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A Need for Assertiveness

Managers at all levels are not as effective as they can be.

May 20, 2009
Related Topics: Performance Management
Bill was a talented, skilled and highly valued employee. His supervisor, Gary, was the nicest guy you could imagine. He was experienced and compassionate. There was just one problem: He detested confrontation and seldom took any corrective action when things started going wrong. He never told is team his expectations — maybe he didn’t have any — and his people often hungered for direction. But everybody liked Gary, and that was his goal.

Unfortunately, because of Gary’s passive approach to management, Bill left his team to join a competitor. In an exit interview, he said, “I was always frustrated. I never knew what was expected of me.” Next, Gary was fired because his team consistently failed to meet assigned goals.

Managers at all levels are not as effective as they can be. Recently, while working on a leadership development project in a research organization, we surveyed managers, their bosses and their direct reports to determine perceived strengths and weakness. For the most part, the managers were viewed as having many valuable strengths that their bosses and subordinates admired. There was, however, one area in which managers consistently got low marks: assertiveness.

Intrigued, we asked managers if they could explain why they and their peers were getting low scores in this area. The managers were clueless. Most viewed assertiveness as aggressive and negative behavior. They actually perceived a low score as a positive statement, but it wasn’t.

To figure out what was going on, we visited with some of the managers’ subordinates. Subordinates consistently complained that they seldom had real clarity about what was expected of them, and because they had no clear objectives, they seldom got praise. And when they did, it often was a complete surprise.

Managers that lack assertiveness likely will never achieve the results possible, and seldom do these passive managers advance to more prominent leadership roles. Frequently, a manager’s ineffectiveness and the ineffectiveness of his or her team begin with the organization’s failure to provide training and education on the importance of being clear about expectations and the reasons for them.

Assertiveness training should be among the earliest efforts organizations make to develop managers. Managing assertively is not a natural ability; it is a learned ability, a skill. There are three foundational beliefs that drive assertiveness among managers and potential managers:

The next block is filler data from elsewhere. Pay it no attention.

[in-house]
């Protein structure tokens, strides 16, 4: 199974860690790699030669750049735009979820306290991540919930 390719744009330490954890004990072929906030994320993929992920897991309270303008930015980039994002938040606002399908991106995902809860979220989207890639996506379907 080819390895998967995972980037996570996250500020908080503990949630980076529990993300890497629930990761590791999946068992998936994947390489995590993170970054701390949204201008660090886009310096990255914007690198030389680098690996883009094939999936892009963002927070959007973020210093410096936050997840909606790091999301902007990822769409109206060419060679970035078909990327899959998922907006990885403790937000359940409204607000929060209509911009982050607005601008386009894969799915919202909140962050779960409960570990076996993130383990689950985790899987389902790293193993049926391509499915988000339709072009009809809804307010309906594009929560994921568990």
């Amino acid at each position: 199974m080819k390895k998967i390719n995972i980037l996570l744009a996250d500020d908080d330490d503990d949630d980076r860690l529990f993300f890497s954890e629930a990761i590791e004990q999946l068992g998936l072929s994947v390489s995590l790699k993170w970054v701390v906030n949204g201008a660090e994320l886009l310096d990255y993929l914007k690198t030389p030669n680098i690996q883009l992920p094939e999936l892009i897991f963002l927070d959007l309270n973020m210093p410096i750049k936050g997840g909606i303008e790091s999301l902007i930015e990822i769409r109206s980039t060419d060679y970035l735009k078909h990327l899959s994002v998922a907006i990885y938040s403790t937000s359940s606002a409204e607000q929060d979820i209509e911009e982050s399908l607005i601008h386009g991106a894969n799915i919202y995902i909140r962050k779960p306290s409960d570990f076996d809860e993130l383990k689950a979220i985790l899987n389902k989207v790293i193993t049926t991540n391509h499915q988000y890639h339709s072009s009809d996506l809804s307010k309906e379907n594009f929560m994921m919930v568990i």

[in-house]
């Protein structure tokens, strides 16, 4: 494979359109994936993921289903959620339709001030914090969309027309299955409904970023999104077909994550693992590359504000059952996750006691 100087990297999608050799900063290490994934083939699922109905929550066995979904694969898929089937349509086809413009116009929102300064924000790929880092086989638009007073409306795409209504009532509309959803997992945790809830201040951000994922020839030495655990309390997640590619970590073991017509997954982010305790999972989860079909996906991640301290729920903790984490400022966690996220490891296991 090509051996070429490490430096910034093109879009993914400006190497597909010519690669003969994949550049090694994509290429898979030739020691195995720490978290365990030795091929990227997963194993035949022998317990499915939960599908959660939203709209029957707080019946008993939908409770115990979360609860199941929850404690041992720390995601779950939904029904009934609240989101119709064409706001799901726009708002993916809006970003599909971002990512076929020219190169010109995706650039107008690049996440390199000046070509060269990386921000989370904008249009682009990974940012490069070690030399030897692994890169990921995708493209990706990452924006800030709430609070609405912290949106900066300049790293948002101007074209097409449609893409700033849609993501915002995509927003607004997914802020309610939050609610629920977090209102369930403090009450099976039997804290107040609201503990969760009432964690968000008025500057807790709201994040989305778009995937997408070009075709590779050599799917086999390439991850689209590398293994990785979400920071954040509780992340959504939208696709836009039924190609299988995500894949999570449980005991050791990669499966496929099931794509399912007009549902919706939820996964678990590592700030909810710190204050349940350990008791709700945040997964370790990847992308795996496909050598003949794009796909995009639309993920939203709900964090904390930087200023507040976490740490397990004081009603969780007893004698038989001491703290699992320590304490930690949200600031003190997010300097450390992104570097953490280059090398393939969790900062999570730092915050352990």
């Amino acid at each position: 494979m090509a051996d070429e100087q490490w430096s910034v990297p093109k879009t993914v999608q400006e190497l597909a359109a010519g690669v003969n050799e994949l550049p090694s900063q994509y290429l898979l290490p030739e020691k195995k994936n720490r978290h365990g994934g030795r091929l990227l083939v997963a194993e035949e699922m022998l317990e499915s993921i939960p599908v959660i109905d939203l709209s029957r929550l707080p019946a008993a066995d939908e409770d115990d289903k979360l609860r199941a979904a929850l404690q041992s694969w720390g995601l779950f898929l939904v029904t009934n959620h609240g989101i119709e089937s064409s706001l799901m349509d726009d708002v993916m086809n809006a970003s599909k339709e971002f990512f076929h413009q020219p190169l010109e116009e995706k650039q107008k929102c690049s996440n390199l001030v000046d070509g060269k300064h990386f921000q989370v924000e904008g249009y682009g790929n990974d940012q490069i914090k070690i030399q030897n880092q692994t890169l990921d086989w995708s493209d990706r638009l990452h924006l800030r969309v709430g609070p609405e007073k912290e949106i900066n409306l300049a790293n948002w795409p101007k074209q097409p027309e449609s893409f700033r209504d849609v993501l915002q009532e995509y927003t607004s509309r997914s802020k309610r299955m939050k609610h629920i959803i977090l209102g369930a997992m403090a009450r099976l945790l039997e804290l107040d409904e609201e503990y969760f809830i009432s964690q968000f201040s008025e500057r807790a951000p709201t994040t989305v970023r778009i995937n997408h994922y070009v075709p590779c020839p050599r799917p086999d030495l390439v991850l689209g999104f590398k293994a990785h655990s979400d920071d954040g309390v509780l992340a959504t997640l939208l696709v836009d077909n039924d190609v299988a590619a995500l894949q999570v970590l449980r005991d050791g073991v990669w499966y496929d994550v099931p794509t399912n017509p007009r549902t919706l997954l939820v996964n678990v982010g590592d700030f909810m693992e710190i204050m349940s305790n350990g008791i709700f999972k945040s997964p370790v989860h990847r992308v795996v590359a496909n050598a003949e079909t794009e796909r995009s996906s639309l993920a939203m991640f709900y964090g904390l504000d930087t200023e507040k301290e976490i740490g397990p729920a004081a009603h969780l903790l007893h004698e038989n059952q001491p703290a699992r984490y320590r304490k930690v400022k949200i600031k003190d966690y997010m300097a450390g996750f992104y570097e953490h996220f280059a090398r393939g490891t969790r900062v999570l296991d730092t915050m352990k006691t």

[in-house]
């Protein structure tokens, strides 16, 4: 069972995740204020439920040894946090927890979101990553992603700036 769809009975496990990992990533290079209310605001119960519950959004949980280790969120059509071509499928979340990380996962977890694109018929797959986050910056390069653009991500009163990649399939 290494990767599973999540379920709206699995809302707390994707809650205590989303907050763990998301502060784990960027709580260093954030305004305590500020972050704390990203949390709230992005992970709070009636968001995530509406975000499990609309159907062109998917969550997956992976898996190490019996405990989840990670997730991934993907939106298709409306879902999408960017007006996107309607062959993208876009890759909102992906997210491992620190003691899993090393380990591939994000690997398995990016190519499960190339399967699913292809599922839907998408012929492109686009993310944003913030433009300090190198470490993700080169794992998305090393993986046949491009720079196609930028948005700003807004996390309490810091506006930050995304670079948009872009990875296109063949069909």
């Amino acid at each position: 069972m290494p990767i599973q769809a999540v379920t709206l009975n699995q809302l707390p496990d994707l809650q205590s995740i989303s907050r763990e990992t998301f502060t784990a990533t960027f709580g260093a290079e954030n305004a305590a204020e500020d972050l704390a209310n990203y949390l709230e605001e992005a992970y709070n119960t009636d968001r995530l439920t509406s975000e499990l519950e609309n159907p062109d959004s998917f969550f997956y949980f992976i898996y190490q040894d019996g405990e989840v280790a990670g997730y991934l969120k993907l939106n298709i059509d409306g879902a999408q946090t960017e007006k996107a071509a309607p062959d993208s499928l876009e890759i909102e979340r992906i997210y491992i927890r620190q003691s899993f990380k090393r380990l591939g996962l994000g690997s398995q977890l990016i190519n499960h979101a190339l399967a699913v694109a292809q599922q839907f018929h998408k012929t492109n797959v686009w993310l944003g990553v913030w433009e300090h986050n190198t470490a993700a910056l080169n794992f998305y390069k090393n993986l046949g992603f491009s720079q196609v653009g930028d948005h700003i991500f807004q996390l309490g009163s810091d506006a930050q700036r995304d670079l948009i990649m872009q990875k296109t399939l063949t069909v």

• Believing it is important to take initiative as a manager.
  • Believing it is important, as a manager, to know what is important to employees and why it is so.
  • Believing it is important to communicate wants, feeling and dislikes in a clear way without threatening or attacking.
Taking initiative and being assertive often means believing that managers should be proactive rather than reactive to people and events. The ability to anticipate and act is a key trait of a successful manager, but it can involve risk because there is no certainty of outcome. A good example of taking initiative at the managerial level is addressing a direct report’s poor performance before it has bottom-line implications.

Many managers are reluctant to confront poor performance, but many subordinates want and need accountability to grow. Further, holding subordinates accountable for consistent, desired levels of performance is necessary for organizational success. Learning to express one’s feelings or beliefs clearly in this context requires that a manager understand his personal and professional values. Managers should be encouraged to express and understand their values on a regular basis.

Learning how to communicate wants, feelings and dislikes in a clear way without seeming to threaten or attack is a skill or learned ability, as well. Subordinates hunger for direction. They want to know what is expected of them, and they perform poorly without direction or clear objectives. Managers should learn to communicate the good and the bad in a way that employees will hear and react positively to. Managers who understand and become proficient with these skills likely will emerge as leaders in an organization.

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